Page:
The Speeches of Iohn Wilkes, One of the Knights of the Shire for the County of Middlesex, in the Parliament Appointed to Meet at Westminster the 29th. Day of November 1774, to the Prorogation the 6th. Day of June 1777

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Fielding and Walker, 1777 - Great Britain

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Page 81 - I blulh again at the recollection that it has been at any time, and in any way, brought to the public eye, and drawn from the obfcurity in which it remained under my roof. Twelve copies of a- fmall part of it had been printed in my houfe at my own private prefs.
Page 115 - House, as being subversive of the rights of the whole body of electors of this kingdom.
Page 100 - ... not depart the court without leave, then this recognizance to be void, otherwise to remain in full force.
Page 82 - That it is an high indignity to, and a notorious breach of the privilege of, this House, for any News-writer, in letters or other papers (as minutes, or under any other denomination), or for any printer or publisher of any printed Newspaper of any denomination, to presume to insert in the said letters or papers, or to give therein any account of the debates, or other proceedings...
Page 36 - PENSION [an allowance made to any one without an equivalent. In England it is generally understood to mean pay given to a state hireling for treason to his country}.
Page 27 - Sir, that the debt has been contrafted in corrupting the reprefontatives of the people, and that this public plunder has been divided among the majority of this Houfe, which is allowed to be the moft corrupt aflembly in Europe, while the honeft and fair creditors of the Crown have been reduced to the greateft diftrefs.
Page 27 - I confess, or frailties in abundance. They were kings or gentlemen, not hypocrites or priests. They were at the head of the Church, but did not know the value of their office. They said their prayers without ceremony, and had too little priestcraft in their understanding to reconcile the sanctimonious forms of religion with the utter destruction of the morality of their people.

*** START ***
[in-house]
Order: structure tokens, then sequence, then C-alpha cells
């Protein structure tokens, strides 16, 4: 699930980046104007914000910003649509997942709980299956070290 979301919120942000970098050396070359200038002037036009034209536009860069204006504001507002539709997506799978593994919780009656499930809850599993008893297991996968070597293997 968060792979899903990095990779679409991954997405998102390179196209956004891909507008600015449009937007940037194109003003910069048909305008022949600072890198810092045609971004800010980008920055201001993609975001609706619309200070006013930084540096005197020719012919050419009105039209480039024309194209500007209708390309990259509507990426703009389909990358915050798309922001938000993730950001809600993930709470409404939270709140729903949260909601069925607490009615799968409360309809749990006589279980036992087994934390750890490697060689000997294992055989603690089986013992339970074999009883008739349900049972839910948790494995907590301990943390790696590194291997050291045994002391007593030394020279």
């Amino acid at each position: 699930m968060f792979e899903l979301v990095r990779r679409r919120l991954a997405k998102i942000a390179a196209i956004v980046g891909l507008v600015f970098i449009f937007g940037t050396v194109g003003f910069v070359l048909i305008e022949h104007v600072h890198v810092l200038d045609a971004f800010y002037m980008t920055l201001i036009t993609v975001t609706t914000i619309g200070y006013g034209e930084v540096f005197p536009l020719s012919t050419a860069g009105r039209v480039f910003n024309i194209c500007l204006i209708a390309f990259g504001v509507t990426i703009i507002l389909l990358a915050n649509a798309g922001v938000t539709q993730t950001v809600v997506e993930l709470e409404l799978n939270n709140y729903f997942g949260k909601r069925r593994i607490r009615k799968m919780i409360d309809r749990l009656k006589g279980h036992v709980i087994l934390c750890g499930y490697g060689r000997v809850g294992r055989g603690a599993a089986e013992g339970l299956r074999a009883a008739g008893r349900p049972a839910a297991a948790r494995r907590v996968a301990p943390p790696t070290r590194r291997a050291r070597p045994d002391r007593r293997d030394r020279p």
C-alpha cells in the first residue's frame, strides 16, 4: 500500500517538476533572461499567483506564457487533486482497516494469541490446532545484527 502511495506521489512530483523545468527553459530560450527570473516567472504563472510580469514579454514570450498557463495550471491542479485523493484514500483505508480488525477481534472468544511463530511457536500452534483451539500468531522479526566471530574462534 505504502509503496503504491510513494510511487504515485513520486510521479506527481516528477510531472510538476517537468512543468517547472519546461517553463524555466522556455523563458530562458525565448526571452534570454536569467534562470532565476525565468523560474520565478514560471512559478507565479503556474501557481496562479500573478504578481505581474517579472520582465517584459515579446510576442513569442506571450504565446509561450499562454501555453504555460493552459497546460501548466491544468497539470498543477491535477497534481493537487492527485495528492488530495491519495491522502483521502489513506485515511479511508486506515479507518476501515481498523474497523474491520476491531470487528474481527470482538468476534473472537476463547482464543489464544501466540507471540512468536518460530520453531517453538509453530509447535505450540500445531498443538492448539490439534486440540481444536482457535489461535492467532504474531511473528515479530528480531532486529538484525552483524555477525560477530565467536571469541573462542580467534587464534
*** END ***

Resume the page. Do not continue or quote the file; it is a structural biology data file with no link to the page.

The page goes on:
Page 12 - Scottilh rebellion, carried on by many of the fame traitors, who had been pardoned by his father. The expence of that rebellion to the King and kingdom was enormous, for it was not confined to the extremities of the ifland, but raged in the heart of the kingdom, and the rebels advanced to within a hundred miles of the .capital. Such an event, fir, not *nforefeen1 btcaufe faretald, was a juft ground for for the Parliament's djfcharging a debt con.
Page 84 - February 7, 1771, printed for J. Wheble, as misrepresenting the speeches, and reflecting on several of the members of this house, in contempt of the order, and in breach of the privilege of this house :
Page 103 - I observe," said Wilkes, in a letter to the speaker, " that no notice is taken of me in your order as a member of the House, and that I am not required to attend in my place: both these circumstances ought to have been, mentioned in my case, and I hold them absolutely indispensable.

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